The strongest association between ANCA and a disease is between C-ANCA with Wegener’s granulomatosis. ANCA is present in about 90% of those with active disease and the target antigen is usually PR3. In 10% it can be a P-ANCA with the target antigen being MPO.
Microscopic Polyangiitis
Microscopic polyangiitis involves predominantly the lungs and kidney. There may also be secondary pulmonary haemorrhage. Renal involvement consists of a glomerulonephritis. Mononeuritis multiplex can also occur but is less common than in other vasculitides. ANCA is present in 40-80% of patients with microscopic polyangiitis. It is usually the P-ANCA pattern and the target antigen is MPO.
Pauci-Immune Crescentic Glomerulonephritis
This is probably part of the Wegener’s granulomatosis/microscopic polyangiitis spectrum. It is a vasculitis in which there is minimal inflammatory cell infiltrate in the kidney.
About 75-80% have a P-ANCA pattern with antibodies against MPO.
Churg-Strauss Syndrome
Churg-Strauss vasculitis predominantly affects the respiratory tract. It is associated with asthma and allergic rhinitis. It produces fever, weight loss, lung involvement and mononeuritis multiplex. There is often a peripheral blood eosinophilia and eosinophils deposited in the vasculitic lesions.
ANCA is present in about 60% of patients with Churg-Strauss syndrome. The target antigen can be either PR3 in 30% or MPO in 30% of cases.
How is ANCA measured?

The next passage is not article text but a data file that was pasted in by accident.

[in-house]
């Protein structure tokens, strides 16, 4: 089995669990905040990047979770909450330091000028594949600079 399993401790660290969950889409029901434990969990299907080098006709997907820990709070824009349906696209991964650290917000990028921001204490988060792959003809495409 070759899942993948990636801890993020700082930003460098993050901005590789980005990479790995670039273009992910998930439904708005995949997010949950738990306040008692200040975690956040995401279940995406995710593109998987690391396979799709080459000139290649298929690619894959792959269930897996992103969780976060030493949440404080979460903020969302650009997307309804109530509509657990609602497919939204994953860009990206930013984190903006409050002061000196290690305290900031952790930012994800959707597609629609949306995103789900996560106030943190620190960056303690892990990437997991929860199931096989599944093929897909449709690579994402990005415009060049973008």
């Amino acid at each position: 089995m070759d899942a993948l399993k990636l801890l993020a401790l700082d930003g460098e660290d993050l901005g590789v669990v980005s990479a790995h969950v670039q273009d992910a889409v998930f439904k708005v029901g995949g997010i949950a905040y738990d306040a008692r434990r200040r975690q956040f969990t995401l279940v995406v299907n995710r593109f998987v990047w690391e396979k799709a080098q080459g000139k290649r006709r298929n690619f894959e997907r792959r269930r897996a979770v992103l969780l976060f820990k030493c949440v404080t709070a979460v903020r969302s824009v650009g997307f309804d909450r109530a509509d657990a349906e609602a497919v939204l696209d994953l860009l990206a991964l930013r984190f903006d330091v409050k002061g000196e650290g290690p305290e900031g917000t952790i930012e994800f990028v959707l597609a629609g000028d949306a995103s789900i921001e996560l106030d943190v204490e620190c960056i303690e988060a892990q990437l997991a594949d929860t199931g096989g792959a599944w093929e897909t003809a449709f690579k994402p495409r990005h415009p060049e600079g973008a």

Measurement of ANCA is by indirect immunofluorescence (IIF) and an enzyme linked immunoassay (ELISA).
Indirect immunofluorescence:
• Indirect immunofluorescence on neutrophils is used as the initial screen for ANCA. • There are two main staining patterns C-ANCA and P-ANCA. The C-ANCA pattern is where the cytoplasm is diffusely stained and the P-ANCA pattern is where the staining is predominantly • The C-ANCA pattern is usually associated with antibodies to the serine protease, proteinase 3 (PR3). This pattern can occasionally be associated with antibodies to MPO. • The P-ANCA pattern is usually associated with antibodies to myeloperoxidase (MPO). • The P-ANCA pattern can occur in the absence of antibodies to MPO. This is because the P-ANCA pattern can be associated with other antigens, for example, elastase and lactoferrin. • A pattern which is different to the C-ANCA or P-ANCA patterns is called atypical ANCA. These sera have antibodies to other neutrophil antigens which include nuclear, cytoplasmic and granular • Antinuclear antibodies (ANA) can react with neutrophils in the indirect immunofluorescence assay making it difficult to interpret. In this situation it is essential to measure antibodies to PR3 and Enzyme linked immunoassay:
• The ELISA assay is used to determine the specificity of the target antigen. The specific antigens • If there is a positive ANCA with a particular staining pattern then it is important to test for the • A recently described capture enzyme immunoassay may be more sensitive and have a better When should I request an ANCA
• There is no value in using ANCA as a general screening test for vasculitis in patients with a vague • It is only going to be of diagnostic value in patients with any of the following clinical abnormalities: Proteinuria and haematuriaAcute or chronic renal failureHaemoptysisAbnormal chest x rayCutaneous vasculitis, particularly if there are associated systemic featuresMononeuritis multiplex or peripheral neuropathyChronic upper airways disease, particularly chronic sinusitisChronic iritis or retro-orbital swelling • An ANCA should not be regarded as a diagnostic test. It is a useful aid to diagnosis and monitoring • Vasculitis should always be diagnosed on the histopathological findings in a biopsy of the involved • A biopsy is essential so that non-vasculitic disorders in which ANCA may occur are not inappropriately treated. These include connective tissue disorders, inflammatory bowel disease, infections, tuberculosis and bacterial endocarditis, malignancy and medications.
Why should I only order an ANCA if there are specific clinical features?